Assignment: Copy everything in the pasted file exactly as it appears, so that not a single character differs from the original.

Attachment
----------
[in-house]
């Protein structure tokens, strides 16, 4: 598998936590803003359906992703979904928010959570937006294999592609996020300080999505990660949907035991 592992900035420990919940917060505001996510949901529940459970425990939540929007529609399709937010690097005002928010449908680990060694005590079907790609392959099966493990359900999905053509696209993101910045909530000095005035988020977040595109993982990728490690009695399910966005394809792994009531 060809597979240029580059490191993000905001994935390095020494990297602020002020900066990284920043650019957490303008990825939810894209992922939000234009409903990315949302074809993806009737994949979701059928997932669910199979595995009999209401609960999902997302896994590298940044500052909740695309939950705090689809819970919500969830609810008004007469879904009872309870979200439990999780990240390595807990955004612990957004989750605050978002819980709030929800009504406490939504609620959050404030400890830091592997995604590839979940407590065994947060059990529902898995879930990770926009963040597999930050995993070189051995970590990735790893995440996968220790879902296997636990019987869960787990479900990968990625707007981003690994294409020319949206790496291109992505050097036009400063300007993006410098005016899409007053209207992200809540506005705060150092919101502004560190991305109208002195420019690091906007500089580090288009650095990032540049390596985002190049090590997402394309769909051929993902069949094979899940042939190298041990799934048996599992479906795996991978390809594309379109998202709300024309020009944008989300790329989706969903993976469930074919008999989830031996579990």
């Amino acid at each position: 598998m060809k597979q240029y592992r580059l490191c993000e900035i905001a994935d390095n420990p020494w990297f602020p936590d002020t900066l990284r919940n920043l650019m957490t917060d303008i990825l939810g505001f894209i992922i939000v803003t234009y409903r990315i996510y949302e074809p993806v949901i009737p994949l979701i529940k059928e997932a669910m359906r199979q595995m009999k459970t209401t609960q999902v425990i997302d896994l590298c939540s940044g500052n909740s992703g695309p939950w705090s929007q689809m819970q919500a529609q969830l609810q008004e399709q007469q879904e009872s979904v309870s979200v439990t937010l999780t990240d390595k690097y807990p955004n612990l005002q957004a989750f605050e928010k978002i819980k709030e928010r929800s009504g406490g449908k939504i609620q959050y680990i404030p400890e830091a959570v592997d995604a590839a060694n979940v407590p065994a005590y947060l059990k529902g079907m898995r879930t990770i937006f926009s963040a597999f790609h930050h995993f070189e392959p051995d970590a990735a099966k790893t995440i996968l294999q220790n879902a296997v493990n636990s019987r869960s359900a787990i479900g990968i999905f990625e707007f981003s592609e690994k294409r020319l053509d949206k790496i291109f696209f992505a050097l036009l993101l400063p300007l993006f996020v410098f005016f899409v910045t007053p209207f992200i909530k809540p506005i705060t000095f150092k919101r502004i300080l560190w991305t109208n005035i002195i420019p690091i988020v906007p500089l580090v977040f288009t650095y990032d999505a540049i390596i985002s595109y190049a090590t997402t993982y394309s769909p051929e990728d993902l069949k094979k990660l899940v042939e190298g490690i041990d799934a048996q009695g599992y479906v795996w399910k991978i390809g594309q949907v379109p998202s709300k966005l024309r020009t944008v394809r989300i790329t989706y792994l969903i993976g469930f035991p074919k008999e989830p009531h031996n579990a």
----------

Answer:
[in-house]
């Protein structure tokens, strides 16, 4: 598998936590803003359906992703979904928010959570937006294999592609996020300080999505990660949907035991 592992900035420990919940917060505001996510949901529940459970425990939540929007529609399709937010690097005002928010449908680990060694005590079907790609392959099966493990359900999905053509696209993101910045909530000095005035988020977040595109993982990728490690009695399910966005394809792994009531 060809597979240029580059490191993000905001994935390095020494990297602020002020900066990284920043650019957490303008990825939810894209992922939000234009409903990315949302074809993806009737994949979701059928997932669910199979595995009999209401609960999902997302896994590298940044500052909740695309939950705090689809819970919500969830609810008004007469879904009872309870979200439990999780990240390595807990955004612990957004989750605050978002819980709030929800009504406490939504609620959050404030400890830091592997995604590839979940407590065994947060059990529902898995879930990770926009963040597999930050995993070189051995970590990735790893995440996968220790879902296997636990019987869960787990479900990968990625707007981003690994294409020319949206790496291109992505050097036009400063300007993006410098005016899409007053209207992200809540506005705060150092919101502004560190991305109208002195420019690091906007500089580090288009650095990032540049390596985002190049090590997402394309769909051929993902069949094979899940042939190298041990799934048996599992479906795996991978390809594309379109998202709300024309020009944008989300790329989706969903993976469930074919008999989830031996579990």
């Amino acid at each position: 598998m060809k597979q240029y592992r580059l490191c993000e900035i905001a994935d390095n420990p020494w990297f602020p936590d002020t900066l990284r919940n920043l650019m957490t917060d303008i990825l939810g505001f894209i992922i939000v803003t234009y409903r990315i996510y949302e074809p993806v949901i009737p994949l979701i529940k059928e997932a669910m359906r199979q595995m009999k459970t209401t609960q999902v425990i997302d896994l590298c939540s940044g500052n909740s992703g695309p939950w705090s929007q689809m819970q919500a529609q969830l609810q008004e399709q007469q879904e009872s979904v309870s979200v439990t937010l999780t990240d390595k690097y807990p955004n612990l005002q957004a989750f605050e928010k978002i819980k709030e928010r929800s009504g406490g449908k939504i609620q959050y680990i404030p400890e830091a959570v592997d995604a590839a060694n979940v407590p065994a005590y947060l059990k529902g079907m898995r879930t990770i937006f926009s963040a597999f790609h930050h995993f070189e392959p051995d970590a990735a099966k790893t995440i996968l294999q220790n879902a296997v493990n636990s019987r869960s359900a787990i479900g990968i999905f990625e707007f981003s592609e690994k294409r020319l053509d949206k790496i291109f696209f992505a050097l036009l993101l400063p300007l993006f996020v410098f005016f899409v910045t007053p209207f992200i909530k809540p506005i705060t000095f150092k919101r502004i300080l560190w991305t109208n005035i002195i420019p690091i988020v906007p500089l580090v977040f288009t650095y990032d999505a540049i390596i985002s595109y190049a090590t997402t993982y394309s769909p051929e990728d993902l069949k094979k990660l899940v042939e190298g490690i041990d799934a048996q009695g599992y479906v795996w399910k991978i390809g594309q949907v379109p998202s709300k966005l024309r020009t944008v394809r989300i790329t989706y792994l969903i993976g469930f035991p074919k008999e989830p009531h031996n579990a």